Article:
Opinion: Paddle boarder’s laudable mission

PHUKET: The efforts of Australian paddle boarder Damien Rider to raise awareness of child abuse, which is an important, yet seldom-discussed, topic deserves the support of everyone on the island.

At first glance, an 800-kilometer solo paddle board expedition through some of the planet’s most notoriously shark-infested waters in Australia might seem an impractical and dangerous way to try to raise awareness of child abuse issues back on terra firma. But a closer look into Mr Rider’s difficult life journey as a victim of extreme forms of childhood abuse reveals a personal triumph.

Those traumatized by direct and indirect violence at school or at home deserve all the support society can give them. By setting up the ‘Paddle Against Child Abuse’ (PACA) foundation to raise awareness of these issues and trying to provide direct assistance to young child abuse victims, Mr Rider is taking the next step – and apparently healing himself in the process.

‘Child abuse’ is a very broad term, one that encompasses a wide range of negative behaviors from neglect to actual physical and mental harm. The key to preventing child abuse lies in maintaining strong family units that provide children with a sense of comfort and positive support, allowing them the confidence to grow and flourish.

‘Social media’, perhaps inappropriately named, given how unsocial it makes people, is a growing concern when it comes to abuse, as pointed out by Urai Maidukem of the Phuket Shelter for Children and Families on Koh Sireh. Too often children and parents are plugged into their phones, forgetting to take the basic steps necessary to develop those close bonds vital for creation of a strong family unit. However, such media is a double-edged sword, which can also be used by victims as a comfortable way to cry out for help.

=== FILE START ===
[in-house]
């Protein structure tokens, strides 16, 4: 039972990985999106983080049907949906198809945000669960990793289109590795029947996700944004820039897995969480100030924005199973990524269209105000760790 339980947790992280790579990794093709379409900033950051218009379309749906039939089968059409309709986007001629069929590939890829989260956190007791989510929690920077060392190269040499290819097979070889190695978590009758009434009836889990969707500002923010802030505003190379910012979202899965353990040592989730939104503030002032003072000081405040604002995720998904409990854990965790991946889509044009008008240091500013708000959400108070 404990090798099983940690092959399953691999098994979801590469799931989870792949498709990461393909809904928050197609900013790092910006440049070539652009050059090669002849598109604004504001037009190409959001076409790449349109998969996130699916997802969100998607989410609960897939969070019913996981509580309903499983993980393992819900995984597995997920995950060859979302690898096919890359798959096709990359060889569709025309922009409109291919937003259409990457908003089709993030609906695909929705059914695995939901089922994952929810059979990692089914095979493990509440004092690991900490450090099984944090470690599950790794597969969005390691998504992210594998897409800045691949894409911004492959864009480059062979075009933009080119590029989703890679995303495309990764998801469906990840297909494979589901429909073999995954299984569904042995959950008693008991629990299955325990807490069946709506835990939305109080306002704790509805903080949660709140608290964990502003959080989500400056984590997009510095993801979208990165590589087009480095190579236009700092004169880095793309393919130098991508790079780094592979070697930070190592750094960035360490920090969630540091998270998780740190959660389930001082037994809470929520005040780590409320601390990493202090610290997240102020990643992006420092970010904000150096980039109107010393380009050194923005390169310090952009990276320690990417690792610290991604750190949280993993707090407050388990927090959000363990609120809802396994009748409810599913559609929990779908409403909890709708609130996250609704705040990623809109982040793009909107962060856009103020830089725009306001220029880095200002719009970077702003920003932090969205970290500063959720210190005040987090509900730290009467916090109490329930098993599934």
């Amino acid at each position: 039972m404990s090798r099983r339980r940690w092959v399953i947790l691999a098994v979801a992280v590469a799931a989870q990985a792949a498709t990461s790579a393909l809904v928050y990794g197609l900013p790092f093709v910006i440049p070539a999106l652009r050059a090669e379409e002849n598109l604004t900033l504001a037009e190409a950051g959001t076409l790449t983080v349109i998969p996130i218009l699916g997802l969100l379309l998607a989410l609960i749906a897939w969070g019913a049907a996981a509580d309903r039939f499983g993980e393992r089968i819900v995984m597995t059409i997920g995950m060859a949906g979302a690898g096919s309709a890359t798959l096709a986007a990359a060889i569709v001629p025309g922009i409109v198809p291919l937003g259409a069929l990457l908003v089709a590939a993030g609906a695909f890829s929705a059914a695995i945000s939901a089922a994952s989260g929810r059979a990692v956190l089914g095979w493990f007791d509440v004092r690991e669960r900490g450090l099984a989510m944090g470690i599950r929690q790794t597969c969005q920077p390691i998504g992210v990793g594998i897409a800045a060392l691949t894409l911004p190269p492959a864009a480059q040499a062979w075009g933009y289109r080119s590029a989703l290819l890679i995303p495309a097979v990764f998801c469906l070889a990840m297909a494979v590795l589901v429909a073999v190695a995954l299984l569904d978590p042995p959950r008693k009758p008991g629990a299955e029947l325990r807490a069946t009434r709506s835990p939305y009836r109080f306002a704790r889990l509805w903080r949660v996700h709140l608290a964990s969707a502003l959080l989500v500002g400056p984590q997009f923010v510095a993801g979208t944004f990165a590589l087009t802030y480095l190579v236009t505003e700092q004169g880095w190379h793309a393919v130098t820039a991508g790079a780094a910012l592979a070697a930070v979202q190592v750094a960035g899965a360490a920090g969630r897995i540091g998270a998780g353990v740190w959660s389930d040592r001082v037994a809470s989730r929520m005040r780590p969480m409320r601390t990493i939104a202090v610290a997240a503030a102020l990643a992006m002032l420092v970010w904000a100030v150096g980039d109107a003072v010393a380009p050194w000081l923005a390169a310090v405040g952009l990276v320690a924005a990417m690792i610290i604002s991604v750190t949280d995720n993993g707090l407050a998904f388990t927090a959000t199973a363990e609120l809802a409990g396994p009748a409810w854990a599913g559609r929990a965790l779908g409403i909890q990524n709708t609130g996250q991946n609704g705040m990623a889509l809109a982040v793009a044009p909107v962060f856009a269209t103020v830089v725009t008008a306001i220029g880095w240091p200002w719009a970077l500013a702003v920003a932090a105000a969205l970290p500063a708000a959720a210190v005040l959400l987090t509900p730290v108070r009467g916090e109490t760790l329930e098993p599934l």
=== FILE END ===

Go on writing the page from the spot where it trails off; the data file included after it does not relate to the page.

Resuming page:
Here in Phuket, we can still witness child abuse all around us, everyday. Most often it comes in the form of sheer neglect, such as when careless parents allow teens to speed around on motorcycles without a helmet, or to stay out late at night unsupervised.

Despite the gravity of the problem, talk about child abuse seems to arise only in the wake of incidents that are reported in the media, such as when an irate teacher metes out excessive corporal punishment to a disobedient student, or when other forms of violence result in maiming or death.

For the most part, however, cases of child abuse remain hidden behind closed doors, but even when they don’t, most of us tend to look the other way, even when the child is staring us in the face.

If Mr Rider’s PACA can raise awareness of some of the issues involved, and if a center can be set up to help child abuse victims, it would mean a very significant step – or paddle – in the right direction.

Opinion

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Archiving articles from the Phuket Gazette circa 1998 - 2017. View the Phuket Gazette online archive and Digital Gazette PDF Prints.

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